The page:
To celebrate 40 years since High Life first appeared, the magazine's editor, Kerry Smith, convened a "travel think tank" at London's Café Royal. The aim: to forecast the future of travel 40 years from now. Besides Ms Smith (KS), the illustrious assembly comprised travel writer Colin Thubron (CT); Herbert Ypma (HY), founder of Hip Hotels; the writer Sara Wheeler (SW), who explores the Earth's extremes; the adventurer and entertainer Charley Boorman (CB); John Simpson (JS), the BBC's World Affairs Editor and High Life columnist; Justin Marozzi (JM), travel writer, historian and journalist; and the explorer and television presenter Benedict Allen (BA). The event was chaired by Simon Calder.
Who will be travelling in 40 years' time?
CB: We in the West who think that the motor of tourism is us – it won't be. It will be China, it will be India. We will be the touristed-about nation rather than the tourists. The gaze of the world will be turning back on us.
JM: In the last 10 years the volume of Chinese tourism has gone up five-fold. By 2020, people say that Chinese tourists will represent more than 10 per cent of the global market. And that's in a country where foreign travel has been off the agenda for God knows how long.
HY: One-third of all the visitors to the Maldives are Chinese.
KS: Everyone will share their experiences. We're all journalists and photographers now. Everybody has a Twitter feed to tell their own story.
Are there still "undiscovered" destinations?
CB: Papua New Guinea. I travelled there recently; on the north shore there must be 500 miles of white sand beaches with the jungle dropping over it.
JM: The place I've just got back from, Kyrgyzstan. Visa on arrival, couldn't be simpler, no problems with security whatsoever, fabulous landscapes, mountains including unclimbed peaks, rivers, horseback riding, amazing amounts of delicious foods. People need to go out there.
CT: It doesn't sound the greatest invitation in the world but Russia has some great rivers, such as the Yenisei. It's very tough and it's very poor. And in Asiatic Russia there are virtually no roads at all due to permafrost.
SW: I took my kids to China last summer for six weeks. The beaten track? We never even saw it. Nobody spoke a word of English. We stayed with tribespeople in Yunnan, and did some fantastic trekking. I was also in Libya not so long ago – it was unbelievably wonderful.
JS: It's still a very big world. There are over 200 countries and really most people only go to about 20 of them. There's an awful lot of Asia and Africa that people don't go to. If you want to head off the beaten track you can do it.
BA: There are still places in the world where no one has ever gone. In Venezuela, in the Gran Sabana area, there are still gullies and caves that are unexplored and tepuis that have not been summited. You've got to be a specialist to get in there, but I think it's very important that young people still believe that you can go to places and see things that people haven't seen.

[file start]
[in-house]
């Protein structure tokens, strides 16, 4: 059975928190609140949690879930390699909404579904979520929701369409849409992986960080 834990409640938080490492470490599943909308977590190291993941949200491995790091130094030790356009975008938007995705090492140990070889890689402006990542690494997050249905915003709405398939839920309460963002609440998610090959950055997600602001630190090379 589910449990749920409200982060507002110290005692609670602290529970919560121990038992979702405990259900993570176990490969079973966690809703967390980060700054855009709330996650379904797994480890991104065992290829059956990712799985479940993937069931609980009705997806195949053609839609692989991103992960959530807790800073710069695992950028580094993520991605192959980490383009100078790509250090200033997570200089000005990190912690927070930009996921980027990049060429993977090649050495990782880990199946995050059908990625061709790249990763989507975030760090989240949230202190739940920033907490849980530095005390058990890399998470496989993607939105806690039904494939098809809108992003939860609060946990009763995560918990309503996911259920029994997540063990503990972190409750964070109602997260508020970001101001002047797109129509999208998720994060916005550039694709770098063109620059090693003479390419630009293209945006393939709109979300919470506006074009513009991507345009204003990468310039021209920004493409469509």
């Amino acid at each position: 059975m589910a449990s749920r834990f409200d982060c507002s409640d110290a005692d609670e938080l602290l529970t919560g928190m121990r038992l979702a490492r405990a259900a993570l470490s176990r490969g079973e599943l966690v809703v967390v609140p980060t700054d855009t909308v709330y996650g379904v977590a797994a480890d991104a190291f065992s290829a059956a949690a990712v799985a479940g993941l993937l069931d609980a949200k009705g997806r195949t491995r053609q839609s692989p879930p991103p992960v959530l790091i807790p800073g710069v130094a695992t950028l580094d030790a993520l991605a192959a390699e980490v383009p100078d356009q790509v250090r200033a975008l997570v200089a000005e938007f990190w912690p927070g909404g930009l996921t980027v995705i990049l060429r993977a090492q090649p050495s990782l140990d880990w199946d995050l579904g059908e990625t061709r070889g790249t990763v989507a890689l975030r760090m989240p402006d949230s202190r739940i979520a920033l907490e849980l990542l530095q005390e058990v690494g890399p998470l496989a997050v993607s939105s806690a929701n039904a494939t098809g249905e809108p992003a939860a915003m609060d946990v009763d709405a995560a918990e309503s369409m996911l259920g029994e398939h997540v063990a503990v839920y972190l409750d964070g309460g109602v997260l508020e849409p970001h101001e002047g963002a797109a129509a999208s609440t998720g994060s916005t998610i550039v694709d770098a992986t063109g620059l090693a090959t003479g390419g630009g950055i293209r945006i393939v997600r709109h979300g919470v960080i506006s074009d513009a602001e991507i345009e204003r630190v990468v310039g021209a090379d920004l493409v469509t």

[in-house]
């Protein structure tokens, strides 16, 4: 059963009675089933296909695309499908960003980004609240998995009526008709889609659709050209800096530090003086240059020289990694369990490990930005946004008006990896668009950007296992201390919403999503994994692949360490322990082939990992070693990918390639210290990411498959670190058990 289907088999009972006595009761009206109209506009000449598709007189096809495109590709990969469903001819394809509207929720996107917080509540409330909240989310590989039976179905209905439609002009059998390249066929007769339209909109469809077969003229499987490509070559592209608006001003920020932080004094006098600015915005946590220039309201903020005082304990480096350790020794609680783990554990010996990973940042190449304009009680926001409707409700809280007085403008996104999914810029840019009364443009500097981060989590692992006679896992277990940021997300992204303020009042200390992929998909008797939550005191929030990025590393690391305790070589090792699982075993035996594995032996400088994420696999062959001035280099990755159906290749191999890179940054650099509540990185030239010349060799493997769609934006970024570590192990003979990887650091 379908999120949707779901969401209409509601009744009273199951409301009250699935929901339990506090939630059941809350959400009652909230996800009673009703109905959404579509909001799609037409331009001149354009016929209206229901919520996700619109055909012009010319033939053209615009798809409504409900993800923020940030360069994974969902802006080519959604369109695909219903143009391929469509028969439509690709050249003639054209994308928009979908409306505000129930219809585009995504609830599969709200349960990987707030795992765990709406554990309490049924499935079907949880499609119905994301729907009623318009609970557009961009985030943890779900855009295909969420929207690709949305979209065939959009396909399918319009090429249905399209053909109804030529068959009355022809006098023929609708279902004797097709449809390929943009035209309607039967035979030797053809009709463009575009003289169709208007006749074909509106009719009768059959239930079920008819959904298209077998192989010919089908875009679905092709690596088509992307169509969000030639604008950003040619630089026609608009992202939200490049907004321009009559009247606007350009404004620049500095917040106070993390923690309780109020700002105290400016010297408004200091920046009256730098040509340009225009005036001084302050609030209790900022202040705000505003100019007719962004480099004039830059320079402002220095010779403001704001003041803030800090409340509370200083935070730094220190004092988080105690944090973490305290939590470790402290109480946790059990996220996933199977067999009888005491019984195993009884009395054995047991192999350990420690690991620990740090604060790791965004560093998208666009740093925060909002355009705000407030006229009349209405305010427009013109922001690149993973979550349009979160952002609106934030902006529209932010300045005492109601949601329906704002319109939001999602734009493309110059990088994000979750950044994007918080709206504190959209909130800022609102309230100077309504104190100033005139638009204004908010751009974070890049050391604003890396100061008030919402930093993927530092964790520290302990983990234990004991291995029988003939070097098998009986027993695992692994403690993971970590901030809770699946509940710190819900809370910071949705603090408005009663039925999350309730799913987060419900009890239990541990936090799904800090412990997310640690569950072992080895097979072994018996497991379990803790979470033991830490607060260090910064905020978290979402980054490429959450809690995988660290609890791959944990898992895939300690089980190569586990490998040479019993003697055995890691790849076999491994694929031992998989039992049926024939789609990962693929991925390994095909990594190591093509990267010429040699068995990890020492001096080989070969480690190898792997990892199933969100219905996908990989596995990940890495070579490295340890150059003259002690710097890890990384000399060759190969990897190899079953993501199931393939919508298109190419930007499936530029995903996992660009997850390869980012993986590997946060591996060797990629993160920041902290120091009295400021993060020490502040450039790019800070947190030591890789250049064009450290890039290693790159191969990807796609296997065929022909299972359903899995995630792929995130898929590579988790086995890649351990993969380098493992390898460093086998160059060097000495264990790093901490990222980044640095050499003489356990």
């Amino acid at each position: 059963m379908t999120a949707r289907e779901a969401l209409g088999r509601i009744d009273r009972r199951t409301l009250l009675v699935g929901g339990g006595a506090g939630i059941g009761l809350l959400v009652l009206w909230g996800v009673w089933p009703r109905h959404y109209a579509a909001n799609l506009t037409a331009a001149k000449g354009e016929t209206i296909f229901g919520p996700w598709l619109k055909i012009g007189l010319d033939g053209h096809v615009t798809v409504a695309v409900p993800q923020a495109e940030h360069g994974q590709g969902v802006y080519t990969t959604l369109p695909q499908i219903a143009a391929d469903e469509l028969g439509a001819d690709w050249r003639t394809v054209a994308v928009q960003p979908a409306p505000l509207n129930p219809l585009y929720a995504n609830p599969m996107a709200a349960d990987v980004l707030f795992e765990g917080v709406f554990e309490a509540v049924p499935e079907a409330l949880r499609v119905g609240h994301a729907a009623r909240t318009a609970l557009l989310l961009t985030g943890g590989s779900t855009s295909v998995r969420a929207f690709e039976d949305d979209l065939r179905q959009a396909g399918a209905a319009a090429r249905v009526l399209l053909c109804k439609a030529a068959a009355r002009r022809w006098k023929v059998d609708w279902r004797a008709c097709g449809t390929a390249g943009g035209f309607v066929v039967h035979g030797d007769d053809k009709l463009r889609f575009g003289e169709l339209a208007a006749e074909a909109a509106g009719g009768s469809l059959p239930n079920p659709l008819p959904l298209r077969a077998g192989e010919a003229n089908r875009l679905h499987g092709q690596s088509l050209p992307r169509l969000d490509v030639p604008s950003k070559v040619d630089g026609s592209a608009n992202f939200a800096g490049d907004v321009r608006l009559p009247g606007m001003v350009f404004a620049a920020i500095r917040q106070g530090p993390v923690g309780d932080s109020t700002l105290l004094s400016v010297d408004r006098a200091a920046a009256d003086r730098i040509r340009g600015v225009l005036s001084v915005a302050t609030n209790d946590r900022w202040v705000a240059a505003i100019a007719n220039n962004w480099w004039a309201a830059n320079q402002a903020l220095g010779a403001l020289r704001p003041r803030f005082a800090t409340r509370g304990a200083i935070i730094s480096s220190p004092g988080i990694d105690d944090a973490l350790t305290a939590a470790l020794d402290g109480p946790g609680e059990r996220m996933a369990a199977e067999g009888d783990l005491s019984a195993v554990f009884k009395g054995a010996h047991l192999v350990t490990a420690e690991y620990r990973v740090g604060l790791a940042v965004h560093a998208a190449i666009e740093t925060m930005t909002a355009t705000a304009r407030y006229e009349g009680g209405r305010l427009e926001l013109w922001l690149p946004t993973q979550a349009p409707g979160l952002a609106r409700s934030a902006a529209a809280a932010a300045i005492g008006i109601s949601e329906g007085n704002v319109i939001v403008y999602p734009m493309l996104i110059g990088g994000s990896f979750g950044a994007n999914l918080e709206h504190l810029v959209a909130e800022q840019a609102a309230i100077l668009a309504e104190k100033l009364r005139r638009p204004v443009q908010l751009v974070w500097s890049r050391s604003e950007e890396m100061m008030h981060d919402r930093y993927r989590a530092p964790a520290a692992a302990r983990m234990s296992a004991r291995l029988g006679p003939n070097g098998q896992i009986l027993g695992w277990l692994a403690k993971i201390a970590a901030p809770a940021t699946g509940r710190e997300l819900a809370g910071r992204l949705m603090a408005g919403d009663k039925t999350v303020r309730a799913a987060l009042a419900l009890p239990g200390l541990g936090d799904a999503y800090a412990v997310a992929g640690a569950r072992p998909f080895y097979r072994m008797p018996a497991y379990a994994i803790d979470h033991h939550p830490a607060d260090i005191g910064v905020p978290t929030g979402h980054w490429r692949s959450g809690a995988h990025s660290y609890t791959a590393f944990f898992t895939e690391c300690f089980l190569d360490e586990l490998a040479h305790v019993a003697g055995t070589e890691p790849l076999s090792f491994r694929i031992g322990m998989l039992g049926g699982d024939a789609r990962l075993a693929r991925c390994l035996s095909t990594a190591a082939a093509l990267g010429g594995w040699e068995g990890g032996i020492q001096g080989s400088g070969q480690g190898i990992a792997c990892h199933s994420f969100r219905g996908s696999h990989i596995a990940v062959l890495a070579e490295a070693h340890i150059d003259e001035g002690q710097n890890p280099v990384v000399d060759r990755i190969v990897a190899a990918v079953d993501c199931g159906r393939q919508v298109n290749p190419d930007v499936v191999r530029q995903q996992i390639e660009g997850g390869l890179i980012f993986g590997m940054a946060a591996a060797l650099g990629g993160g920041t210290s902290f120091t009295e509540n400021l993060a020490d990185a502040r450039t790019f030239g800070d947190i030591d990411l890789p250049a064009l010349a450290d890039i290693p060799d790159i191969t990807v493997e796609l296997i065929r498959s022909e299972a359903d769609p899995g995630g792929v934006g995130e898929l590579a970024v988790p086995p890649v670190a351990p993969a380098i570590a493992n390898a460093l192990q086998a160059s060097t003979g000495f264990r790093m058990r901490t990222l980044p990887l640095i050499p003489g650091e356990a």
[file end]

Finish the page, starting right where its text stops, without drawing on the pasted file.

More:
Will we still visit cities?
JM: There are some wonderful cities which remain wonderful, like Cairo. To strike a blow for some continuity in tourism, think about the pyramids on the edge of the city, 5,000 years old. When Herodotus visited them 2,500 years ago they were as old to him as he is to us now.
HY: You could go to Paris and have an extraordinarily exotic experience, even though it's incredibly accessible and easy. That's the key for me: I look for authenticity whether it's an urban experience or an escape.
CT: In a way cities are the new anthropology, aren't they? Anthropology is converging with sociology because it's the megacity that is the object of examination and extraordinariness.
JS: But will you be able to tell which one you are in?
CT: Cultures are so impermeable; they're so resilient. You don't think you're in a Western city if you're in Shanghai or Singapore. The culture is as strong and identifiable it ever was.
Will space tourism happen?
JS: There's nowhere to go. You can't stop off anywhere to get out and look around.
CB: There'll be a hotel on the moon before you know it.
JS: I'm sure we will start recolonising our own planet before we go off and colonise space simply because there's so incredibly much of it here.
CT: There will always be those who will want to test themselves, to have another sort of experience. We're all looking for variety. That's why we travel; nobody travels to find what they already have on their doorstep.
What advice would you offer to the traveller in 2053?
HY: Travel with a purpose is a lot more rewarding than just travel.
CT: What matters is the impulse, the desire, and if you've got that, you just go. My good friend Norman Lewis was still going at the age of 90.
BA: I want my children to go out there and know deserts and jungles or the Arctic and strip away the veneer of everything and be what they are.
KS: Travel in the 21st century is about tuning in to all that's happening in the world; not switching off and sipping a piña colada.
BA: What we love about travel is losing our identity. I certainly find myself becoming a different person when I'm unleashed off in the desert.
CT: We imagine that destinations are always the same, but they're changing just as much as we are; every generation has to experience them for itself.
SW: All I want is for my kids not to do anything I did.
CB: The only problem with travel is that it's addictive.
The original version of this article appears in the April issue of 'High Life' magazine (bit.ly/BAHL40), which is available on all British Airways flights. Listen to discussion in full: bit.ly/Travel2053